When people walk into a car dealership, they usually do so with a sense of trepidation. They expect aggressive salespeople, pressure tactics and a generally unpleasant experience. Some people would rather go through an IRS audit than shop for a car. They will do all kinds of things to protect themselves from the maneuvers of the car salesman.
It doesn’t have to be this way. This happens because “old school” salesmen have used pressure tactics for years and they have worked. They teach the young guys that this is how it works. They become managers and require such tactics of their salespeople. But does it really work?
Certainly pressure will get some people to sign on the line, but will they want to come back? When it come times to replace that car in a few years, they’ll shop around again. Why would you be loyal to a dealership that treated you like a piece of meat on a conveyer belt? So the customer will shop around again, get abused again, and the cycle continues.
This is not how I sell. I don’t sell with pressure for two reasons. First, I don’t do it because I don’t like it. I do not want to come in to work everyday and cause stress to nice people. Second, it doesn’t work. I don’t just want to force someone to buy a car today. I want to give them a pleasant experience. A customer who has a pleasant experience is easier to work with, they don’t worry if there’s a slight delay to meet with the Business Manager. They give us a good review online. They tell their friends and family. Most importantly, when the time comes for their next car, they won’t need to shop around. They’ll know that they can call me again and get the same good treatment.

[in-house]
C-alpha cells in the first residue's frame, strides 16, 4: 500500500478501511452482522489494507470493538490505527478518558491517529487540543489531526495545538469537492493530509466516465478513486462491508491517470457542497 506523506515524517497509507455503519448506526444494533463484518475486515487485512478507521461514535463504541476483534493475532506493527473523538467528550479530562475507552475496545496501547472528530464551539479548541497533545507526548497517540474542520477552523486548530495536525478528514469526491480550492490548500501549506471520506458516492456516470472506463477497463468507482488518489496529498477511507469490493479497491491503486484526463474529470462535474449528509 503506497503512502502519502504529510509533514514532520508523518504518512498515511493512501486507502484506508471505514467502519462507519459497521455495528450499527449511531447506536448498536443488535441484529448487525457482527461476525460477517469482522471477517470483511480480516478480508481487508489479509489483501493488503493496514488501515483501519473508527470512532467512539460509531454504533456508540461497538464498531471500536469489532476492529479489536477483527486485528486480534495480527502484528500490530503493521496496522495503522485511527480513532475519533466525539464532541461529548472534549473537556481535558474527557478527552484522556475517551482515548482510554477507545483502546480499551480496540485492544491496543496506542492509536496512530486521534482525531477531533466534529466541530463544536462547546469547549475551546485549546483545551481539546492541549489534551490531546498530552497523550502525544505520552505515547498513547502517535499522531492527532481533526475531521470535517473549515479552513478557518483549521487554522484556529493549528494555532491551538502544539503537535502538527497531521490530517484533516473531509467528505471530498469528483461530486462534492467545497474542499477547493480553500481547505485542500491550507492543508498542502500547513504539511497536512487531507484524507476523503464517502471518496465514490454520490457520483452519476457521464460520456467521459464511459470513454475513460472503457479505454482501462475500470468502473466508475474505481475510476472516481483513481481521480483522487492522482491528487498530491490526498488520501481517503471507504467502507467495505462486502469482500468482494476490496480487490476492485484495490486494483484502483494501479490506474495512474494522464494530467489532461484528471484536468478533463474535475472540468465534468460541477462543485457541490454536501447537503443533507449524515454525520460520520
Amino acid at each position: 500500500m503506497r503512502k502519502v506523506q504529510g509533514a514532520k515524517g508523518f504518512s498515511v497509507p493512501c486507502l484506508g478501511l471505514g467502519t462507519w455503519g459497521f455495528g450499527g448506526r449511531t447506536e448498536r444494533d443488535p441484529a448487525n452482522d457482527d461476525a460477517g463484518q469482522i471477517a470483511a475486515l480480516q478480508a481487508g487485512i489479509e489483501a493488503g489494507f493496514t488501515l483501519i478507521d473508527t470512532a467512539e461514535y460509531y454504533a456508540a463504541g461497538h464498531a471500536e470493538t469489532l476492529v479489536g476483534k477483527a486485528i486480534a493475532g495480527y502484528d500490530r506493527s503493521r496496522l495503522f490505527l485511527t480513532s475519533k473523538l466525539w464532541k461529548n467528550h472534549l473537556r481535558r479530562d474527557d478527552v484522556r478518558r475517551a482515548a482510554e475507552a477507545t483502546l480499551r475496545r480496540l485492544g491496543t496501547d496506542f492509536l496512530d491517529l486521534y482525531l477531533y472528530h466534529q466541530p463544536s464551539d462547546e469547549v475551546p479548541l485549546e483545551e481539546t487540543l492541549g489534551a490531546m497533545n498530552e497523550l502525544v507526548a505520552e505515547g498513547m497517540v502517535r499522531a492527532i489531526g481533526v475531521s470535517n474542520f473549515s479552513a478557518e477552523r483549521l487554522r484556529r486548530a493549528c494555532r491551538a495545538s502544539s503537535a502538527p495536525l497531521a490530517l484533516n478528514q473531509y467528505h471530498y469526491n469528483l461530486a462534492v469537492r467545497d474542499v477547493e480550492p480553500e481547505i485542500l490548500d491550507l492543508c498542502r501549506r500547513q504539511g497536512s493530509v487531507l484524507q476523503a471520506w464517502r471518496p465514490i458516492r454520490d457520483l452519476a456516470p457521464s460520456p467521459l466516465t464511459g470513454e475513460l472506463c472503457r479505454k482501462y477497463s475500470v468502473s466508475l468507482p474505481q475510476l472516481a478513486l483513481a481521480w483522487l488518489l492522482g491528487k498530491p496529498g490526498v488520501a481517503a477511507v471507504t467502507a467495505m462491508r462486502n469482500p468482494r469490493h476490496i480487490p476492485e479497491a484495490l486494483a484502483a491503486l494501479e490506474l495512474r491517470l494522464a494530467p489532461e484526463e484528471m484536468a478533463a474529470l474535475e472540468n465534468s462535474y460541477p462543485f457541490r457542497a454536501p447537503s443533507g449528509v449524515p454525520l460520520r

I had one customer a few weeks ago say that buying a car is usually like going to the proctologist, but buying one from me was a pleasant and easy experience. Another customer had such a good experience that she gave me a $50 gift card as a thank you.
A lot of people in the industry think that customers only care about price and that they’ll go down the street for $5. This is true, if and only if, you have not treated the customer right. If you abuse them and pressure them, they’ll go down the street to pay $5 more, if only to be treated right. I have customers who come in, experience the way I work, and still shop around because that’s how they buy a car. However, when they go, I am confident that they will come back, because I know unfortunately that the other salespeople they will encounter have yet to learn this lesson. I’ve had customers offered a better price elsewhere still come back because it is worth it to people to be treated right.
I don’t know about how cars were sold in the old days. Maybe I couldn’t sell a car in 1987. Fortunately, it’s 2013, and in 2013 a customer wants to be treated right. In 2013, I sell plenty of cars the right way.